As the Ukrainian revolution continues, the spectre of “The Jew” has once again reared its head. Rather than on the streets of Kiev, though, it is being seen a bit more subtly in Putin’s official homophobia. It has been made especially obvious by Russian-language assertions that the Euromaidan revolt was part of a larger “international gay conspiracy.”
It isn’t hard to tell what that’s really about.
Yale University Professor Timothy Snyder has written about the propaganda that has been surrounding the country lately. When he discusses the internal propaganda being used by the Russian and Ukrainian status-quo, the gay conspiracy is named as being used very precisely. While Ukrainian riot police were instructed that there was an international Jewish conspiracy, which is more conventional, the gay conspiracy line was used by Russians. Why the gap here?
There are broader trends at play. Homophobia is increasingly playing a critical role in Vladimir Putin rallying a cropto-Soviet nationalism around his rule. This serves two purposes. One is that it successfully builds a new form of right-wing Christian nationalism that helps the Russian Federation emerge from the uncertainty of the 1990’s. Putin has antagonized other groups for this purpose before, most infamously Chechen Islamists.
The second is more complicated. It is true that Putin is scapegoating homosexuals, and legitimizing wider violence against them to ease social tensions. Russia is in a prolonged state of crisis, and its citizens need the cathartic release that irons out wider anxieties. However, he is also scapegoating them in a very specific way: by exchanging state homophobia, for state anti-Semitism.
Readers should remember that for centuries before the Nazis, anti-Semitism was circulated by states primarily as a cynical way to distract people from their real problems. Since anti-Semitism can’t be used in public discourse anymore, at least not in the West, other groups have taken the role. They are exchanged like planks, because the only requirement is that the Other seems a bit alien and “icky.”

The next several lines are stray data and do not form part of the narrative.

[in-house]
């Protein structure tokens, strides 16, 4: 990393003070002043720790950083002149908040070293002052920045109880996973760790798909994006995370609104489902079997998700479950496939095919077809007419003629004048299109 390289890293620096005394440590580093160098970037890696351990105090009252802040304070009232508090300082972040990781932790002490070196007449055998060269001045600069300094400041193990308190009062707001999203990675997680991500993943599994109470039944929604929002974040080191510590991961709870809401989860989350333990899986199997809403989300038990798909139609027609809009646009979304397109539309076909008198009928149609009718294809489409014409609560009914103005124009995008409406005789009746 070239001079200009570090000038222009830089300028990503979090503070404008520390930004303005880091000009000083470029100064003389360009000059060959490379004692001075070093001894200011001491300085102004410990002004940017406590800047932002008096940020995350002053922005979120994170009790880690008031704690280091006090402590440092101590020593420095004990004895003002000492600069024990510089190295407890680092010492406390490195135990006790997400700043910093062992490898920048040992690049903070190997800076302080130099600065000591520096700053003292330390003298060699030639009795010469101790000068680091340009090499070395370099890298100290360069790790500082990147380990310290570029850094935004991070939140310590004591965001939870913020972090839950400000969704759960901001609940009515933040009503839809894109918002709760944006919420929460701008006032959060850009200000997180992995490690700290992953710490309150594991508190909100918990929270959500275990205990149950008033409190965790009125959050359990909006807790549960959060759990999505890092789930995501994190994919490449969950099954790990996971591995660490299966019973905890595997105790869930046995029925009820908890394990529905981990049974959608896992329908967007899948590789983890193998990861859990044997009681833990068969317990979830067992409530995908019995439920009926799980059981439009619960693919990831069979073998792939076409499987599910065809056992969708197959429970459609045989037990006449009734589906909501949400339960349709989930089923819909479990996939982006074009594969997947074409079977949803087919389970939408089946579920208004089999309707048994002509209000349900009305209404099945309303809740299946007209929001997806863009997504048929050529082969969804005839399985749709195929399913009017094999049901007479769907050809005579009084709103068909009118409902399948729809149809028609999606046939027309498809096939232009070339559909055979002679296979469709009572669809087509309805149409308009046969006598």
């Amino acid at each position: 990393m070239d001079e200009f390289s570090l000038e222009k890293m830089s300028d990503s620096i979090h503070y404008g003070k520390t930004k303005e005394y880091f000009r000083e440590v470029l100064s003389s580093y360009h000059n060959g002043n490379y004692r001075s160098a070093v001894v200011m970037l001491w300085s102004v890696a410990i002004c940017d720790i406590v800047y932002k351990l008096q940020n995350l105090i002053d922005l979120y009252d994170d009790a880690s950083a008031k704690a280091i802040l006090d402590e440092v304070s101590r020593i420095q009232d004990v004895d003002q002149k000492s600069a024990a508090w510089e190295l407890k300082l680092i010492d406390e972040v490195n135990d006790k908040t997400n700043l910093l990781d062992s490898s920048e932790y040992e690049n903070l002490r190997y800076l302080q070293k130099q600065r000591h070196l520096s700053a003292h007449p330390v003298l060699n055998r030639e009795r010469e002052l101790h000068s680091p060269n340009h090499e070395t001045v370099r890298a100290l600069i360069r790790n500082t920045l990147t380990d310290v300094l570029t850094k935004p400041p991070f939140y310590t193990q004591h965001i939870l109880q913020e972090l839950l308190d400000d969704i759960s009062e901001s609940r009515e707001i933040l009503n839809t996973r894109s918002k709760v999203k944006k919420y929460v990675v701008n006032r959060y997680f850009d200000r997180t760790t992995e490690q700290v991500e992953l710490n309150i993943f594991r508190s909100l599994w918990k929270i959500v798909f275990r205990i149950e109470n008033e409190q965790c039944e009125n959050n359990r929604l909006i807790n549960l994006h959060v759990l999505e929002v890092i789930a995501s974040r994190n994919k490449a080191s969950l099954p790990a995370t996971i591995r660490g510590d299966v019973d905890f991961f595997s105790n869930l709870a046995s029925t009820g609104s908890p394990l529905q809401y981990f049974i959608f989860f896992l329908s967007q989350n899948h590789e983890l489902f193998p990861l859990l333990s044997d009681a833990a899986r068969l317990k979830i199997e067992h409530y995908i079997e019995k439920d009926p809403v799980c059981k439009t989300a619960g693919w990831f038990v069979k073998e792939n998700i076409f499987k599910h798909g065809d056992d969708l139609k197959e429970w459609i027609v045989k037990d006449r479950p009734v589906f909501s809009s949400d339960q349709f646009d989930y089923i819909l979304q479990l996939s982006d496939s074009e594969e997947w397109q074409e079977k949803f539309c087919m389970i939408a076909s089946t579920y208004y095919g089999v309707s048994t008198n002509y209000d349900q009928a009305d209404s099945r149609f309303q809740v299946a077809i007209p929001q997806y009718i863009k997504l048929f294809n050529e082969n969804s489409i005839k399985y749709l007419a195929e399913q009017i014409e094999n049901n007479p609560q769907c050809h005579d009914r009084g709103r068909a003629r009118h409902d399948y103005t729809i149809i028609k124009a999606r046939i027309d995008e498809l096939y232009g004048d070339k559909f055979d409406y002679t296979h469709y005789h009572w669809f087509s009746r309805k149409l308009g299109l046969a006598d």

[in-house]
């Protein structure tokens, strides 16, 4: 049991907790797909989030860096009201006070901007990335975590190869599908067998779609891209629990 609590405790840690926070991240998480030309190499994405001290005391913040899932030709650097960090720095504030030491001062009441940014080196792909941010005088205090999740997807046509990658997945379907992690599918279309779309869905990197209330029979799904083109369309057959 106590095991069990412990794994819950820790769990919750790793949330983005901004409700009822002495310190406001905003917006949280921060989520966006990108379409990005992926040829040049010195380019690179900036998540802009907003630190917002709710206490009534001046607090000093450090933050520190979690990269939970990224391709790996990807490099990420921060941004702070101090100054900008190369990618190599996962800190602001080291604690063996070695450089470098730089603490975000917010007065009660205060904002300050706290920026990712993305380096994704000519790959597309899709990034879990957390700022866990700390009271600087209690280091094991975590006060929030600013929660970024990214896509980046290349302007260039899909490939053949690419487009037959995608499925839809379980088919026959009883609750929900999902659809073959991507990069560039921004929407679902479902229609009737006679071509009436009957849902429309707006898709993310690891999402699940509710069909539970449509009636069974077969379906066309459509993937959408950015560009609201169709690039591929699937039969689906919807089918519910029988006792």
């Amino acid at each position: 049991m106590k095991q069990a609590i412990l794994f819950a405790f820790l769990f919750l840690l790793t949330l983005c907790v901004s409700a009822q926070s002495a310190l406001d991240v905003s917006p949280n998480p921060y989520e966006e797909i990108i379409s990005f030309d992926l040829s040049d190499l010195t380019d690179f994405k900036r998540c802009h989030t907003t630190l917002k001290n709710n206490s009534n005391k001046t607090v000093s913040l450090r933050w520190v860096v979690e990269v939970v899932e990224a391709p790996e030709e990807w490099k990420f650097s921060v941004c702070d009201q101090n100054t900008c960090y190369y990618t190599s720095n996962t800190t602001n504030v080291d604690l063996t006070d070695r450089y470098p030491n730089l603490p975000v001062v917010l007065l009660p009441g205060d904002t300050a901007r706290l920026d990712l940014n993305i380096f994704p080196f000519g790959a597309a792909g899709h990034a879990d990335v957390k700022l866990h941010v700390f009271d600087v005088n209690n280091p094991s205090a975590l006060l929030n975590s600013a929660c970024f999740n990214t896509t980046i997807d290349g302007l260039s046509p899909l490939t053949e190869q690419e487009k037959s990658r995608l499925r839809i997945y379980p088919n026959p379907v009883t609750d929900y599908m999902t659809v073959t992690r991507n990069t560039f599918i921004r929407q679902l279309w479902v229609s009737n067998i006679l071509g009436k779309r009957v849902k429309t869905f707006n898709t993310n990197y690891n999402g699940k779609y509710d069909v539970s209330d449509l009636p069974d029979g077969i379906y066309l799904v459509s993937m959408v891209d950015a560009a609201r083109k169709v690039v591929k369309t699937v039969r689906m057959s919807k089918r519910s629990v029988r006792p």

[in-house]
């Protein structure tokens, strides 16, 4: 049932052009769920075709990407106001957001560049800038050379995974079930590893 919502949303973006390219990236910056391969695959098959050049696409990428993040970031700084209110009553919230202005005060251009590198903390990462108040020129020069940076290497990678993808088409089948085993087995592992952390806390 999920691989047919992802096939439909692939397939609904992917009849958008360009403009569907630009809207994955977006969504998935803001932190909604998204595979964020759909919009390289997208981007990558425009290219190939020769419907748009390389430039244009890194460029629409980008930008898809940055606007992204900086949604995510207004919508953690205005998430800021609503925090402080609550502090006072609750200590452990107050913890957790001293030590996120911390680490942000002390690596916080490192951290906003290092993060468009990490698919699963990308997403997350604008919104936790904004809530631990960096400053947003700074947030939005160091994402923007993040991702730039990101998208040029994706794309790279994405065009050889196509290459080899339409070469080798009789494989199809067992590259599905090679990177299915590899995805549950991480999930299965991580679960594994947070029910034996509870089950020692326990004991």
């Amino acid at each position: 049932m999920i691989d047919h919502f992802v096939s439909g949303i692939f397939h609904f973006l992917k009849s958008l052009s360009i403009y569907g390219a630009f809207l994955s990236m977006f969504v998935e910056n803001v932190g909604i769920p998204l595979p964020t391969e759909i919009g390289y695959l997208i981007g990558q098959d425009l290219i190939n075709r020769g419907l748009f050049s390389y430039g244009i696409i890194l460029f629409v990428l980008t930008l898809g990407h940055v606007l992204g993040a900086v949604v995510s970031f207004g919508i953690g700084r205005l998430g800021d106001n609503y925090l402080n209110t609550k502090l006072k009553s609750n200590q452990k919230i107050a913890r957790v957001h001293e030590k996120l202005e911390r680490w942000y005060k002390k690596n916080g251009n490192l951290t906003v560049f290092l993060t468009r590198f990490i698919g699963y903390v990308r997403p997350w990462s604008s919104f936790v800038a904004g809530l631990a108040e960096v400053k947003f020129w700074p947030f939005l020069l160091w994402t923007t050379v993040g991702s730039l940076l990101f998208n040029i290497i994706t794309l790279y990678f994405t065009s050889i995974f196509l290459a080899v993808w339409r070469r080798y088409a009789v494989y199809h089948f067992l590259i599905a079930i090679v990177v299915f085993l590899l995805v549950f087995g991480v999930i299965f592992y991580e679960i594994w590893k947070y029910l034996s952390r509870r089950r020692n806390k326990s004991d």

Putin knows what he is doing. Personally, I wonder if he is even homophobic himself. He is simply intelligent enough to know that Russians’ pent-up anger and resentment will either blow up against the state, or be channeled against another population. Before the Holocaust, he could have simply stirred up anti-Semitism to fix the problem in the tradition of Stalin and the Tsars.
However, he has to adapt to new conditions, hence the issues with those who identify as queer, and also Muslim Chechens. It’s a substitute anti-Semitism: a representation of a representation.
It seems to be working so far. However, we’ll have to see how Putin continues to approach this. Many of these conspiracy theories cannot sustain themselves in the long-term without some argument that Jews are the real “hidden hand” at play. These substitutions are frequently just proxies for a more private anti-Semitism that becomes increasingly difficult to conceal. The gay conspiracy could eventually become a Jewish conspiracy after all.
Photograph courtesy of Ben Leto. Published with a Creative Commons License.